Why is there such a large discrepancy between pediatric and adult specialty networks? The smaller numbers of pediatric subspecialists compared with adult specialists is a factor for narrow networks. The presence of none or only 1 or 2 pediatric subspecialists working in an area results in having more limited networks. Health plans are also reluctant to contract with children’s hospitals or university academic centers because of their higher costs. There are multiple reasons for this reluctance: (1) children’s hospital/academic center cost differential, which may be associated with higher patient acuity levels; (2) a need to subsidize programs such as child abuse and developmental/behavioral pediatrics; and (3) the cost shift associated with caring for a disproportionate patient population with public or no insurance. In addition, there are costs related to student and resident education and training activities. Health plans may also be encouraged by large for-profit hospital entities to avoid contracting with children’s hospitals and academic centers to obtain more favorable rates for their adult care.
What can be done to strengthen pediatric physician networks, especially in non-metropolitan regions? Given the uncertainty of the Patient Protection and Affordable Care Act, increased effective regulatory activity is unlikely. However, evolving technologies are likely to change the way pediatric subspecialty care is delivered in nonurban regions. During the next decade, virtual pediatric subspecialty networks will “disrupt” current concepts of network adequacy. Telemedicine subspecialty consultations are already rapidly expanding in non-metropolitan areas. Virtual radiology reading rooms are increasing their market share, especially among private practice specialists and smaller hospitals. Entrepreneurs are developing sensitive and specific computer algorithms to read ultrasounds, echocardiograms, and computed tomography scans. Cell phone–based technologies and implantable chips will monitor vital signs, have ultrasound capability, and obtain many laboratory values. Once established and functioning, virtual pediatric subspecialty networks will compete across traditional geographic boundaries. Entrepreneurs are likely to create virtual networks and then contract with or sell them to health plans. These virtual networks will challenge the existing traditional networks of academic pediatric subspecialists but may fragment care, especially when hospitalization is necessary. Academic centers and children’s hospitals will need to develop and market their own virtual networks to compete in this challenging environment. If done right, pediatric virtual networks will become a “disruptive innovation” that will make pediatric subspecialty care more available to children in nonurban areas.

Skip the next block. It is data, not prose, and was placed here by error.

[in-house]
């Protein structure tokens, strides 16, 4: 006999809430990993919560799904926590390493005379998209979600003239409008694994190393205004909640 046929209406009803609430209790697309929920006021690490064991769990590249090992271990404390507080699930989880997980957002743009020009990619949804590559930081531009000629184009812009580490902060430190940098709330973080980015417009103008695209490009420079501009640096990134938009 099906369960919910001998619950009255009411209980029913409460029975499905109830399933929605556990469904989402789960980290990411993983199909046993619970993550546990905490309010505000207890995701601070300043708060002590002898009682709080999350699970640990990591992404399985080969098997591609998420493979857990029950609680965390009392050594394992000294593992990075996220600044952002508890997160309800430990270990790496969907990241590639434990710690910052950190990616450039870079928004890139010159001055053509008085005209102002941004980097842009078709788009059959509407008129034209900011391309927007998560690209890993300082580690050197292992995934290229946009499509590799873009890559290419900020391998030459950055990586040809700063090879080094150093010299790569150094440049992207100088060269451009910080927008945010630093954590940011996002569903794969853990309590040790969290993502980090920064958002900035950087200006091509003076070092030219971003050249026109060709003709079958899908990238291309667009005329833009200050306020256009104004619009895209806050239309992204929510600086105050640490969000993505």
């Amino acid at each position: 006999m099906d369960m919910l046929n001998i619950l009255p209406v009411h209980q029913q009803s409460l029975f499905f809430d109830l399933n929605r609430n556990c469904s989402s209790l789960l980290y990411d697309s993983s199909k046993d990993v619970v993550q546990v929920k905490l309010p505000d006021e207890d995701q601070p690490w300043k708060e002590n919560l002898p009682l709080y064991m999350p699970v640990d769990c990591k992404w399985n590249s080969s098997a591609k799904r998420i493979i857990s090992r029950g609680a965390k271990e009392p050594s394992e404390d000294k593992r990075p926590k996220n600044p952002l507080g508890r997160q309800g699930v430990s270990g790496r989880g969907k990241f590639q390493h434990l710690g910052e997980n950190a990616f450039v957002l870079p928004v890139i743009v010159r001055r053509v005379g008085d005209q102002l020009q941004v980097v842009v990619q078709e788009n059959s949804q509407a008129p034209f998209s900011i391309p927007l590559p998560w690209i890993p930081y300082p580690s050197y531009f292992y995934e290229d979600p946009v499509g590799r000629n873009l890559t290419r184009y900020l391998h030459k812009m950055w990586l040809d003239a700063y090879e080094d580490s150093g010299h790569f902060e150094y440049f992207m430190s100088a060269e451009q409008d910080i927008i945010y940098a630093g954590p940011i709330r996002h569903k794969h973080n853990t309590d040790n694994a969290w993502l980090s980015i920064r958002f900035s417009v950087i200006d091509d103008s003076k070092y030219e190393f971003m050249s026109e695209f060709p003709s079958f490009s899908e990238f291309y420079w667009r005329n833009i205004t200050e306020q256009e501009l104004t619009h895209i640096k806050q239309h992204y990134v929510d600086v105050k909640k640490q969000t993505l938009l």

- Accepted January 13, 2017.
- Address correspondence to Stephen Berman, MD, FAAP, 13199 E Montview Blvd, Suite 310, A090, Aurora, CO 80045. E-mail:
Opinions expressed in these commentaries are those of the author and not necessarily those of the American Academy of Pediatrics or its Committees.
FINANCIAL DISCLOSURE: The author has indicated he has no financial relationships relevant to this article to disclose.
FUNDING: No external funding.
POTENTIAL CONFLICT OF INTEREST: The author has indicated he has no potential conflicts of interest to disclose.
COMPANION PAPER: A companion to this article can be found online at www.pediatrics.org/cgi/doi/10.1542/peds.2016-3117.
- Wong CA,
- Kan K,
- Cidav Z,
- Nathenson R,
- Polsky D
- Copyright © 2017 by the American Academy of Pediatrics